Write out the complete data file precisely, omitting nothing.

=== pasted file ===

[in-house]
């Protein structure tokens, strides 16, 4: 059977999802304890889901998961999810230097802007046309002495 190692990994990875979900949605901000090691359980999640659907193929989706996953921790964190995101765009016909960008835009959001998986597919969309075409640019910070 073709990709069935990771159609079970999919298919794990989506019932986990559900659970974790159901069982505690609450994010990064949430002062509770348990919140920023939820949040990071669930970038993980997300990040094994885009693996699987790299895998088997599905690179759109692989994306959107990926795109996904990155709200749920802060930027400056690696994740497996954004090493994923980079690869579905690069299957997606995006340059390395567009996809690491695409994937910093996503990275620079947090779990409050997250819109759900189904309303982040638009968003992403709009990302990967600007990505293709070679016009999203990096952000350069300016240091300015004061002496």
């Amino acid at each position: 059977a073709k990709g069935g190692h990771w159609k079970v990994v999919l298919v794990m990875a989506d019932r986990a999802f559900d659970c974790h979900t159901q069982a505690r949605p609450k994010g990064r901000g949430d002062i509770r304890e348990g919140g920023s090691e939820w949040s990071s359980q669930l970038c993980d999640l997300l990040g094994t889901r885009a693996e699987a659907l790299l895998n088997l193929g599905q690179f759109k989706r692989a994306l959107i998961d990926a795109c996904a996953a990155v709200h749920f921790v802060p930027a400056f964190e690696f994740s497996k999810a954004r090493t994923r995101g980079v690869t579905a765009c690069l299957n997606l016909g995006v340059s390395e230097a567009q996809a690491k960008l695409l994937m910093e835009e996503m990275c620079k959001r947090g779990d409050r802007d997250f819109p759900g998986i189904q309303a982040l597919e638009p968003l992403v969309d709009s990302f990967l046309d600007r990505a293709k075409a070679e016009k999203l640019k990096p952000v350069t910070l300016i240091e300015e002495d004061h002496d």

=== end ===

[in-house]
């Protein structure tokens, strides 16, 4: 059977999802304890889901998961999810230097802007046309002495 190692990994990875979900949605901000090691359980999640659907193929989706996953921790964190995101765009016909960008835009959001998986597919969309075409640019910070 073709990709069935990771159609079970999919298919794990989506019932986990559900659970974790159901069982505690609450994010990064949430002062509770348990919140920023939820949040990071669930970038993980997300990040094994885009693996699987790299895998088997599905690179759109692989994306959107990926795109996904990155709200749920802060930027400056690696994740497996954004090493994923980079690869579905690069299957997606995006340059390395567009996809690491695409994937910093996503990275620079947090779990409050997250819109759900189904309303982040638009968003992403709009990302990967600007990505293709070679016009999203990096952000350069300016240091300015004061002496």
């Amino acid at each position: 059977a073709k990709g069935g190692h990771w159609k079970v990994v999919l298919v794990m990875a989506d019932r986990a999802f559900d659970c974790h979900t159901q069982a505690r949605p609450k994010g990064r901000g949430d002062i509770r304890e348990g919140g920023s090691e939820w949040s990071s359980q669930l970038c993980d999640l997300l990040g094994t889901r885009a693996e699987a659907l790299l895998n088997l193929g599905q690179f759109k989706r692989a994306l959107i998961d990926a795109c996904a996953a990155v709200h749920f921790v802060p930027a400056f964190e690696f994740s497996k999810a954004r090493t994923r995101g980079v690869t579905a765009c690069l299957n997606l016909g995006v340059s390395e230097a567009q996809a690491k960008l695409l994937m910093e835009e996503m990275c620079k959001r947090g779990d409050r802007d997250f819109p759900g998986i189904q309303a982040l597919e638009p968003l992403v969309d709009s990302f990967l046309d600007r990505a293709k075409a070679e016009k999203l640019k990096p952000v350069t910070l300016i240091e300015e002495d004061h002496d």